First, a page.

Seven dead in massive India caste protests

Seven people have died amid violent protests involving tens of thousands of protesters from the Dalit (formerly untouchable) community across India.

They have taken to the streets to protest against a Supreme Court order that they say weakens a law designed to protect lower caste communities.

Train services have been affected and some main roads have been blocked in a number of states.

The federal government has asked the court to review its decision.

In its ruling, the court had said that the Scheduled Caste and Scheduled Tribe (Prevention of Atrocities) Act, popularly known as the SC/ST Act, had been “misused” in the past.

Caste violence continues to be a problem in the country. More than 40,000 crimes against lower castes were reported in 2016 alone, according to official statistics.

Dalit leaders said the ruling made them feel “vulnerable”.

“The SC/ST Act ensured the protection of Dalits in India by making any discrimination against our community a punishable offence. With this new Supreme Court order, these legal obligations have ended. We’re all sad and shocked,” said KP Choudhary, the general secretary of an all-India association for lower castes.


How has the protest played out so far?

In the central state of Madhya Pradesh, senior police officials told BBC Hindi that six people had died.

Bans were imposed on large gatherings after protesters blocked railway tracks and set fire to vehicles. A curfew has been imposed in some parts of the state.

One person has also been killed in the northern state of Rajasthan, police said.

In the northern state of Punjab, exams have been postponed and all educational institutions, banks and offices shut. The state government has also suspended internet services until 11pm. Hundreds of protesters carrying swords, sticks, bats and flags forced shops to shut in several cities in the state and public transport is off the road.

There have been further reports of clashes between protesters and police in parts the northern states of Uttar Pradesh, Jharkhand and Bihar.

Dalit organisations also staged demonstrations in the capital, Delhi, but police said there were no report of any violence. However, roads were blocked in the city centre, causing lengthy traffic jams.


Why do Dalits need protection?

Dalits are some of the country’s most downtrodden citizens because of an unforgiving Hindu caste hierarchy that condemns them to the bottom of the heap.

Despite the laws to protect them, discrimination remains a daily reality for the Dalit population, thought to number around 200 million.

Traditionally, they have been segregated from the upper castes and are not allowed to attend the same temples, schools or even drink from the same cups as upper caste people. They do not get education and job opportunities, and are often victims of exploitation, abuse and violence.

Lately, activists say that rising aspirations among young Dalits have improved their lives, but this has also increased violence against them by upper caste community members who are unable to accept this.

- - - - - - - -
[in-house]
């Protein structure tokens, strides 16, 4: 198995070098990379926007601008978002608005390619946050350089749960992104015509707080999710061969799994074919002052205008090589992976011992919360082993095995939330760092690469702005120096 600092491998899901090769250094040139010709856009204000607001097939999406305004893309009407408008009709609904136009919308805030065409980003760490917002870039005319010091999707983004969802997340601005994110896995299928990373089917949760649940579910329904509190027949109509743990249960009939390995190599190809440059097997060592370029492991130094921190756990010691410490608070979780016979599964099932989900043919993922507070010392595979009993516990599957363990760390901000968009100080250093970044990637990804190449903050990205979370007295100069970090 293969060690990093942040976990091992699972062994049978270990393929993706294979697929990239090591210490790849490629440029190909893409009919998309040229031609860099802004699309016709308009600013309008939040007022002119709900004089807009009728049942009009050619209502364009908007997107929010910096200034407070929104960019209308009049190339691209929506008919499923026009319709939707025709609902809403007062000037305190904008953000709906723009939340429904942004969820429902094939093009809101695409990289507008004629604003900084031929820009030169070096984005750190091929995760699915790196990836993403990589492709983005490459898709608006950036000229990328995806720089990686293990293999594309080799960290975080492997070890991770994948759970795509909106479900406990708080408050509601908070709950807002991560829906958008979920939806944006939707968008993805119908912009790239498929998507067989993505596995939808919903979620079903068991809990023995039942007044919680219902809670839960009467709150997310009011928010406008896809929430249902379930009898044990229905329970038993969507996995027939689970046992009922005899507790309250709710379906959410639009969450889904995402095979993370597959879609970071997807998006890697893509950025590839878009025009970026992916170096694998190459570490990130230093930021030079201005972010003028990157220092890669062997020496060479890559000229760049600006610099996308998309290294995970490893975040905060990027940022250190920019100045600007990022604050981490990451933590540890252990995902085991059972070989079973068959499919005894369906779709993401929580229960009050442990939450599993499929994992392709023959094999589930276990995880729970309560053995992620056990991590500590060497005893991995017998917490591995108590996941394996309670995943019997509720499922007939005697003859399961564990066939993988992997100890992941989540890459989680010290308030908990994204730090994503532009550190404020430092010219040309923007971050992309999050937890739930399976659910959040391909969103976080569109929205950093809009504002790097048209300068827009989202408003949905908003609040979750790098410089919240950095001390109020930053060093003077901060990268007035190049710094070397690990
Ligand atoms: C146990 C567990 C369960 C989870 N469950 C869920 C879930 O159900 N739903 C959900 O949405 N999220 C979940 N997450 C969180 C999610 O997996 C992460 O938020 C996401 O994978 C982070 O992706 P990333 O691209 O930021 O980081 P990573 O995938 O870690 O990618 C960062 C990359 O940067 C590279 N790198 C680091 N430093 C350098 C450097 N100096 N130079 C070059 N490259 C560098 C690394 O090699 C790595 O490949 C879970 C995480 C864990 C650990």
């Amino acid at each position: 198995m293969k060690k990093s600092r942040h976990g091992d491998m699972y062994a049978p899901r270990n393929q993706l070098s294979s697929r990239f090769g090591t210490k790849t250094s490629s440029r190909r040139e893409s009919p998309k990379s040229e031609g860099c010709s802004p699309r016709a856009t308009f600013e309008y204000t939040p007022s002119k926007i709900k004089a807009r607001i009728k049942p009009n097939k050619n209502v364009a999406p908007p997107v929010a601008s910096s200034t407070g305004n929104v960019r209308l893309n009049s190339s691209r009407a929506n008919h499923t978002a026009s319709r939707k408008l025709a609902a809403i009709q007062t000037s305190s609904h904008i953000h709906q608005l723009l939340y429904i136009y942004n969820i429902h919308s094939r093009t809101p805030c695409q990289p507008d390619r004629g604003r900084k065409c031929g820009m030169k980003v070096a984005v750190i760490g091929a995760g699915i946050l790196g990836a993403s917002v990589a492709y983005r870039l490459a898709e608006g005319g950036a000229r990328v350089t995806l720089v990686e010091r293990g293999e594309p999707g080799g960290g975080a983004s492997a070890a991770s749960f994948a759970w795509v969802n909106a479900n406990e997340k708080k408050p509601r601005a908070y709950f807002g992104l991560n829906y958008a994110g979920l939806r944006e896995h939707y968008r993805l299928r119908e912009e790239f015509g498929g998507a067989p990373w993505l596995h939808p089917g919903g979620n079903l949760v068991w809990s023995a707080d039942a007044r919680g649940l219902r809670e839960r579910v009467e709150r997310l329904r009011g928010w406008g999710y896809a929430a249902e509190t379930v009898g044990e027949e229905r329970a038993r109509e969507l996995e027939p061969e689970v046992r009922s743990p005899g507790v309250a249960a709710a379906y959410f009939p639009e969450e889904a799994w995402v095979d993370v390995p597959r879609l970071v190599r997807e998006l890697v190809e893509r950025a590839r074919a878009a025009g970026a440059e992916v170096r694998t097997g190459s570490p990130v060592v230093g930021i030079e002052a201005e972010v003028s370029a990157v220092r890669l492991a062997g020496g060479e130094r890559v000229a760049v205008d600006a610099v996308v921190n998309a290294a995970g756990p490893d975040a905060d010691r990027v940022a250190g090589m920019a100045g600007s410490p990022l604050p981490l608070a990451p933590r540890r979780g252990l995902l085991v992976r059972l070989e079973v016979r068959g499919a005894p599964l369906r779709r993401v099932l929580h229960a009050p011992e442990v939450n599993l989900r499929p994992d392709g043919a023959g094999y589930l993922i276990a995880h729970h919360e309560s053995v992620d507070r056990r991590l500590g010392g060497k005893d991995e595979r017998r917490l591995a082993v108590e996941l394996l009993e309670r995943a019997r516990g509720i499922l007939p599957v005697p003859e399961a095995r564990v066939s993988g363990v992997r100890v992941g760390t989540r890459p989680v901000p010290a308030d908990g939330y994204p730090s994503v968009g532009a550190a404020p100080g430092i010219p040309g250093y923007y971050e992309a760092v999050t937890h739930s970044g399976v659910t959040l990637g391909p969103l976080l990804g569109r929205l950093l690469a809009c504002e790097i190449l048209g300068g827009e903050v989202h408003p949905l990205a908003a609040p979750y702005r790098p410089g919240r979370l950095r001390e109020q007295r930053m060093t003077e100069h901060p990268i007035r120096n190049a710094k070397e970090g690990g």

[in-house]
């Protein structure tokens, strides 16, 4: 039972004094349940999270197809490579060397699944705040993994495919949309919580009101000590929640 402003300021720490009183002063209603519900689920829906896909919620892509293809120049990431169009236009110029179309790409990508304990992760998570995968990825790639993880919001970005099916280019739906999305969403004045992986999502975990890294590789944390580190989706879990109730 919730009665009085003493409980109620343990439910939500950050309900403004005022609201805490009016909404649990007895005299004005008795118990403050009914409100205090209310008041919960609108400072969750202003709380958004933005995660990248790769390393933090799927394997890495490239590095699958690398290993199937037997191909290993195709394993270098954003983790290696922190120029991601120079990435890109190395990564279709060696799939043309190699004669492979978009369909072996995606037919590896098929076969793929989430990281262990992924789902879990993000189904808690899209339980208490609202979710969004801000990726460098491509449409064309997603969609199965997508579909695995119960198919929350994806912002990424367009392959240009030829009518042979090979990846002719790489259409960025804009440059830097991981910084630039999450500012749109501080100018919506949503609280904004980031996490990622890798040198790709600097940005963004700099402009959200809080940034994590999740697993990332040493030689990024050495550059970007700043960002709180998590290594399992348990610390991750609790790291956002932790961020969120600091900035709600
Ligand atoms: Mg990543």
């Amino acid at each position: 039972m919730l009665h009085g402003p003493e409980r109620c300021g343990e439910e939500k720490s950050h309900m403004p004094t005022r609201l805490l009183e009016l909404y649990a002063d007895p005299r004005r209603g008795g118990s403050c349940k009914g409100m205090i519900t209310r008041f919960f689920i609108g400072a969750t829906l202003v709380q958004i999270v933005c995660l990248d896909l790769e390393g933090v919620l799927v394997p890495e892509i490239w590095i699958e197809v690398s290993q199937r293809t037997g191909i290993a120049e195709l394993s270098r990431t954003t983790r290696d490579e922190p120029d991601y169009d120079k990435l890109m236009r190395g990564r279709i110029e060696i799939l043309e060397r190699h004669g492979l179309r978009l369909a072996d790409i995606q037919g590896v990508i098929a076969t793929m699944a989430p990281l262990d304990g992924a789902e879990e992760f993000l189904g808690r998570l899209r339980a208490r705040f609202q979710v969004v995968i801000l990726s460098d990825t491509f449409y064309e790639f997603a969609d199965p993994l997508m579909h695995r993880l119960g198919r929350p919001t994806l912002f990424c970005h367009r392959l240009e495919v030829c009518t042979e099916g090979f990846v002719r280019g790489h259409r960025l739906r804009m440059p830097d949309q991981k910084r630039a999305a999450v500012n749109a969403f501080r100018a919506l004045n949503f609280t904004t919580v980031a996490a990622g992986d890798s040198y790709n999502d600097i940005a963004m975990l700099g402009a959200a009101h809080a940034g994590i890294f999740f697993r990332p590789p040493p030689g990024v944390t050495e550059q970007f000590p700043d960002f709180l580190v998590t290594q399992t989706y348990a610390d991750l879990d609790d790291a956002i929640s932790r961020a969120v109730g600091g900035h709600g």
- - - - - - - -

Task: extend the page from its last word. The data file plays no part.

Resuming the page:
“Conflict increases where social conditions [for Dalits] may be getting slightly better,” Pratap Bhanu Meht, vice chancellor of Ashoka University, earlier told the BBC..

Last week a young Dalit boy was beaten to death in the western state of Gujarat, apparently for owning and riding a horse, which is seen as an “upper caste privilege”.

In October, a Dalit man was killed by a group of men for reportedly attending a traditional Hindu dance performance also in Gujarat.


What is the SC/ST Act?

The Scheduled Caste and Scheduled Tribe (Prevention of Atrocities) Act, 1989 was brought into law to prevent crimes against people belonging to lower castes and tribes in India.

The act was passed as it was felt that the existing legal framework at the time did not provide adequate protection to lower castes.

The act allows for instant arrests, severely limits opportunities for bail and also automatically sees the registration of criminal cases against anyone accused of committing an offence against a member of a lower caste or tribe.

It also prescribes several other stringent measures such as the attachment and forfeiture of property of an accused.

The act also allows public servants to be prosecuted for neglect of duties – a significant step given that many lower caste people said their complaints were often ignored by officials who belonged to the same communities as those they were accusing.

It was amended in 2015 to cover newer forms of discrimination and crimes against lower caste communities.


What did the Supreme Court ruling say?

In its ruling, the court said that the act was being “rampantly misused”, noting that 15-16% of the total number of complaints filed under the act in 2015 were false, and many cases were filed to settle personal scores and harass adversaries.

It therefore stopped the automatic arrests and registration of criminal cases under the law and also made it mandatory for a preliminary inquiry to be conducted by police within seven days of an alleged incident before taking any action.

The court also said it would be mandatory for the senior police official of a district to approve any arrest. It provides further protection for public servants, saying no arrest can be made without the written permission of the concerned official’s appointing authority.

Critics say that the ruling has diluted the law which will pave the way for officials to turn a blind eye to caste atrocities. They also say that the provisions will lead to increased violence against lower castes.

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